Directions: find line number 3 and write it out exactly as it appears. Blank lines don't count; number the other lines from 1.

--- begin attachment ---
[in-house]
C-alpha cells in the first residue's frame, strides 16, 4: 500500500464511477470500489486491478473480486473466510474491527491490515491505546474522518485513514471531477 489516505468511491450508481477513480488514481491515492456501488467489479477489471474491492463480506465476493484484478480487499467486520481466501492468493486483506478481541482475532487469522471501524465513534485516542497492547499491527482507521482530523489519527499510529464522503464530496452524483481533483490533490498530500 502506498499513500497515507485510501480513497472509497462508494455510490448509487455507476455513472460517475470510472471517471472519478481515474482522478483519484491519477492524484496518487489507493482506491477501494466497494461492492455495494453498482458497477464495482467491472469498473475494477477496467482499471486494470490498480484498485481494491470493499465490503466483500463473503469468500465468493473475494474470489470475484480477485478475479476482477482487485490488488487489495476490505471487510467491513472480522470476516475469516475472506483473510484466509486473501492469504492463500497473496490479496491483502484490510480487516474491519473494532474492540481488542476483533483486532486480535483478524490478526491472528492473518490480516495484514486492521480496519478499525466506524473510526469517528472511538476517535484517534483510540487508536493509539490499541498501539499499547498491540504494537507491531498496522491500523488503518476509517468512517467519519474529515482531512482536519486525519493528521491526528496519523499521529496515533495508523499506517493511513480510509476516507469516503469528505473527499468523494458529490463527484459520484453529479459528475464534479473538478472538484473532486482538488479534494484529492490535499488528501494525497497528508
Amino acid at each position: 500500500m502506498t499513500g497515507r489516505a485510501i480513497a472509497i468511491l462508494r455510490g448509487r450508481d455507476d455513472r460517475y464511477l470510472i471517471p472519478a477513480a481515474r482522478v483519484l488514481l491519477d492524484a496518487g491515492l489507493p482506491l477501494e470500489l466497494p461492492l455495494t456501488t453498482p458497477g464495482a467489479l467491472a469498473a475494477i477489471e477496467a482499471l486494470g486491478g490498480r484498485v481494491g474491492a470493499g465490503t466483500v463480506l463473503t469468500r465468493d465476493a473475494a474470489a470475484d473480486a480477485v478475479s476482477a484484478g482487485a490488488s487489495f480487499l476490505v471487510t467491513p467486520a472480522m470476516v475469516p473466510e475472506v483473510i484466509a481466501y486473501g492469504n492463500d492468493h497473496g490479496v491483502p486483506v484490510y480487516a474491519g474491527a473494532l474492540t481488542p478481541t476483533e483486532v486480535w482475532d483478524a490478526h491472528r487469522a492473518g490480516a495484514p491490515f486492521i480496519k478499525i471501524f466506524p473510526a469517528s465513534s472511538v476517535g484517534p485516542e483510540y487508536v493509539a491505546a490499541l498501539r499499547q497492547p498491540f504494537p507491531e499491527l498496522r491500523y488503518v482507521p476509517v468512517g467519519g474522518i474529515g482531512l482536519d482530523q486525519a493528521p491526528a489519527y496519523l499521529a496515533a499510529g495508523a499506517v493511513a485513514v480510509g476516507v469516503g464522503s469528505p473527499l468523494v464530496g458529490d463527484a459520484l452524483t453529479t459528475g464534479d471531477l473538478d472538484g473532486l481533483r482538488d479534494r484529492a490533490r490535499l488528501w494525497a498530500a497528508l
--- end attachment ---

Amino acid at each position: 500500500m502506498t499513500g497515507r489516505a485510501i480513497a472509497i468511491l462508494r455510490g448509487r450508481d455507476d455513472r460517475y464511477l470510472i471517471p472519478a477513480a481515474r482522478v483519484l488514481l491519477d492524484a496518487g491515492l489507493p482506491l477501494e470500489l466497494p461492492l455495494t456501488t453498482p458497477g464495482a467489479l467491472a469498473a475494477i477489471e477496467a482499471l486494470g486491478g490498480r484498485v481494491g474491492a470493499g465490503t466483500v463480506l463473503t469468500r465468493d465476493a473475494a474470489a470475484d473480486a480477485v478475479s476482477a484484478g482487485a490488488s487489495f480487499l476490505v471487510t467491513p467486520a472480522m470476516v475469516p473466510e475472506v483473510i484466509a481466501y486473501g492469504n492463500d492468493h497473496g490479496v491483502p486483506v484490510y480487516a474491519g474491527a473494532l474492540t481488542p478481541t476483533e483486532v486480535w482475532d483478524a490478526h491472528r487469522a492473518g490480516a495484514p491490515f486492521i480496519k478499525i471501524f466506524p473510526a469517528s465513534s472511538v476517535g484517534p485516542e483510540y487508536v493509539a491505546a490499541l498501539r499499547q497492547p498491540f504494537p507491531e499491527l498496522r491500523y488503518v482507521p476509517v468512517g467519519g474522518i474529515g482531512l482536519d482530523q486525519a493528521p491526528a489519527y496519523l499521529a496515533a499510529g495508523a499506517v493511513a485513514v480510509g476516507v469516503g464522503s469528505p473527499l468523494v464530496g458529490d463527484a459520484l452524483t453529479t459528475g464534479d471531477l473538478d472538484g473532486l481533483r482538488d479534494r484529492a490533490r490535499l488528501w494525497a498530500a497528508l